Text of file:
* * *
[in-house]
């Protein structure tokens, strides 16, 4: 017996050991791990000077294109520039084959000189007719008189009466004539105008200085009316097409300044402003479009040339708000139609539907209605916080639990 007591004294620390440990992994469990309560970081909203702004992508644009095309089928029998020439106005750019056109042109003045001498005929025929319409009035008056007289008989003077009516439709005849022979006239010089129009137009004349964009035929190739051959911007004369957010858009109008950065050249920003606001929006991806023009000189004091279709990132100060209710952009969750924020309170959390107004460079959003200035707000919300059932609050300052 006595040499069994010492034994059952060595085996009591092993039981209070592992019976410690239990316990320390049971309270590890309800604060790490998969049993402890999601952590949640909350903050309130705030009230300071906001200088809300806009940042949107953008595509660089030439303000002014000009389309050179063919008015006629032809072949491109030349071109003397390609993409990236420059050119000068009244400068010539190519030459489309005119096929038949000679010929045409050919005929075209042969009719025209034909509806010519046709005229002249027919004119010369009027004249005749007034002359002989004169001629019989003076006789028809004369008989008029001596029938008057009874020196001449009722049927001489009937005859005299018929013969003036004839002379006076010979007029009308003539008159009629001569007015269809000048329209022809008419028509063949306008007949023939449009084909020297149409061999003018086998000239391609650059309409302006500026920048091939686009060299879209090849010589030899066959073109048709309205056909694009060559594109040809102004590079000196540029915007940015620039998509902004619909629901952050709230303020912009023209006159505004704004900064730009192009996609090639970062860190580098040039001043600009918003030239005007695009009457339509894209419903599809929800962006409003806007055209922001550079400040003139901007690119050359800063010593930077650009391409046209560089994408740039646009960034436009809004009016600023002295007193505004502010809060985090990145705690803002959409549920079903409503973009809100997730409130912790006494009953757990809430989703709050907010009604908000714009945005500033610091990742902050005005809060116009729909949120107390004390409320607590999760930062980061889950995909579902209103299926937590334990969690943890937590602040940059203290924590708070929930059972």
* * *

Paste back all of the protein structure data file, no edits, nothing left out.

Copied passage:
[in-house]
């Protein structure tokens, strides 16, 4: 017996050991791990000077294109520039084959000189007719008189009466004539105008200085009316097409300044402003479009040339708000139609539907209605916080639990 007591004294620390440990992994469990309560970081909203702004992508644009095309089928029998020439106005750019056109042109003045001498005929025929319409009035008056007289008989003077009516439709005849022979006239010089129009137009004349964009035929190739051959911007004369957010858009109008950065050249920003606001929006991806023009000189004091279709990132100060209710952009969750924020309170959390107004460079959003200035707000919300059932609050300052 006595040499069994010492034994059952060595085996009591092993039981209070592992019976410690239990316990320390049971309270590890309800604060790490998969049993402890999601952590949640909350903050309130705030009230300071906001200088809300806009940042949107953008595509660089030439303000002014000009389309050179063919008015006629032809072949491109030349071109003397390609993409990236420059050119000068009244400068010539190519030459489309005119096929038949000679010929045409050919005929075209042969009719025209034909509806010519046709005229002249027919004119010369009027004249005749007034002359002989004169001629019989003076006789028809004369008989008029001596029938008057009874020196001449009722049927001489009937005859005299018929013969003036004839002379006076010979007029009308003539008159009629001569007015269809000048329209022809008419028509063949306008007949023939449009084909020297149409061999003018086998000239391609650059309409302006500026920048091939686009060299879209090849010589030899066959073109048709309205056909694009060559594109040809102004590079000196540029915007940015620039998509902004619909629901952050709230303020912009023209006159505004704004900064730009192009996609090639970062860190580098040039001043600009918003030239005007695009009457339509894209419903599809929800962006409003806007055209922001550079400040003139901007690119050359800063010593930077650009391409046209560089994408740039646009960034436009809004009016600023002295007193505004502010809060985090990145705690803002959409549920079903409503973009809100997730409130912790006494009953757990809430989703709050907010009604908000714009945005500033610091990742902050005005809060116009729909949120107390004390409320607590999760930062980061889950995909579902209103299926937590334990969690943890937590602040940059203290924590708070929930059972």